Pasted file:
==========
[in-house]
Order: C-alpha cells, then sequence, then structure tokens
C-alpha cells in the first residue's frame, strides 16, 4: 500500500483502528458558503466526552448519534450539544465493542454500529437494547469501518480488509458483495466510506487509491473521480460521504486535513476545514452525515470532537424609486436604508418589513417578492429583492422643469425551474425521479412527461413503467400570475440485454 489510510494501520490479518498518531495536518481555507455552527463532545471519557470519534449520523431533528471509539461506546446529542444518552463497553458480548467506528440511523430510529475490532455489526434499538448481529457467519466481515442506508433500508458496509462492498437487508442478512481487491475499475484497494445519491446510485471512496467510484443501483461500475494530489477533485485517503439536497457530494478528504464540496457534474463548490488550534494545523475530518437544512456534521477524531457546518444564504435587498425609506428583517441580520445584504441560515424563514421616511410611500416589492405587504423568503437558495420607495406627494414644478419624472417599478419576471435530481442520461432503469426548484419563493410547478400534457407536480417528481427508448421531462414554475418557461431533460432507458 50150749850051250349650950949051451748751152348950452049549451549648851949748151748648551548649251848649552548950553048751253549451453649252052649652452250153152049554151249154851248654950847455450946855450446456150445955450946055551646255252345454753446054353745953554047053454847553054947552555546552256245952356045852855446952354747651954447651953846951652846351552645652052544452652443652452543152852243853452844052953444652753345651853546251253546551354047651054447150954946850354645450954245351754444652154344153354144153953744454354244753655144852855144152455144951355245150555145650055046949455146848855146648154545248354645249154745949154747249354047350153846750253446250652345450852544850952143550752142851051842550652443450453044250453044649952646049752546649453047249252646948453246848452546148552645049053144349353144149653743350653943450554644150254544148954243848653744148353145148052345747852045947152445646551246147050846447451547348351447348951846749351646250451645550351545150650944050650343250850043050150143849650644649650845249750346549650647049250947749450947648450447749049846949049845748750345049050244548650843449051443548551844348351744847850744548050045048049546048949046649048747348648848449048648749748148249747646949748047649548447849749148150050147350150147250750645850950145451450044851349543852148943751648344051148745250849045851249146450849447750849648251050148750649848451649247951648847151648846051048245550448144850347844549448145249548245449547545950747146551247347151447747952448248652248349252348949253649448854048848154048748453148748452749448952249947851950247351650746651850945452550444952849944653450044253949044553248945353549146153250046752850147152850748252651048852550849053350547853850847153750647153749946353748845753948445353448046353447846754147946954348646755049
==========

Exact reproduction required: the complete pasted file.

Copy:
[in-house]
Order: C-alpha cells, then sequence, then structure tokens
C-alpha cells in the first residue's frame, strides 16, 4: 500500500483502528458558503466526552448519534450539544465493542454500529437494547469501518480488509458483495466510506487509491473521480460521504486535513476545514452525515470532537424609486436604508418589513417578492429583492422643469425551474425521479412527461413503467400570475440485454 489510510494501520490479518498518531495536518481555507455552527463532545471519557470519534449520523431533528471509539461506546446529542444518552463497553458480548467506528440511523430510529475490532455489526434499538448481529457467519466481515442506508433500508458496509462492498437487508442478512481487491475499475484497494445519491446510485471512496467510484443501483461500475494530489477533485485517503439536497457530494478528504464540496457534474463548490488550534494545523475530518437544512456534521477524531457546518444564504435587498425609506428583517441580520445584504441560515424563514421616511410611500416589492405587504423568503437558495420607495406627494414644478419624472417599478419576471435530481442520461432503469426548484419563493410547478400534457407536480417528481427508448421531462414554475418557461431533460432507458 50150749850051250349650950949051451748751152348950452049549451549648851949748151748648551548649251848649552548950553048751253549451453649252052649652452250153152049554151249154851248654950847455450946855450446456150445955450946055551646255252345454753446054353745953554047053454847553054947552555546552256245952356045852855446952354747651954447651953846951652846351552645652052544452652443652452543152852243853452844052953444652753345651853546251253546551354047651054447150954946850354645450954245351754444652154344153354144153953744454354244753655144852855144152455144951355245150555145650055046949455146848855146648154545248354645249154745949154747249354047350153846750253446250652345450852544850952143550752142851051842550652443450453044250453044649952646049752546649453047249252646948453246848452546148552645049053144349353144149653743350653943450554644150254544148954243848653744148353145148052345747852045947152445646551246147050846447451547348351447348951846749351646250451645550351545150650944050650343250850043050150143849650644649650845249750346549650647049250947749450947648450447749049846949049845748750345049050244548650843449051443548551844348351744847850744548050045048049546048949046649048747348648848449048648749748148249747646949748047649548447849749148150050147350150147250750645850950145451450044851349543852148943751648344051148745250849045851249146450849447750849648251050148750649848451649247951648847151648846051048245550448144850347844549448145249548245449547545950747146551247347151447747952448248652248349252348949253649448854048848154048748453148748452749448952249947851950247351650746651850945452550444952849944653450044253949044553248945353549146153250046752850147152850748252651048852550849053350547853850847153750647153749946353748845753948445353448046353447846754147946954348646755049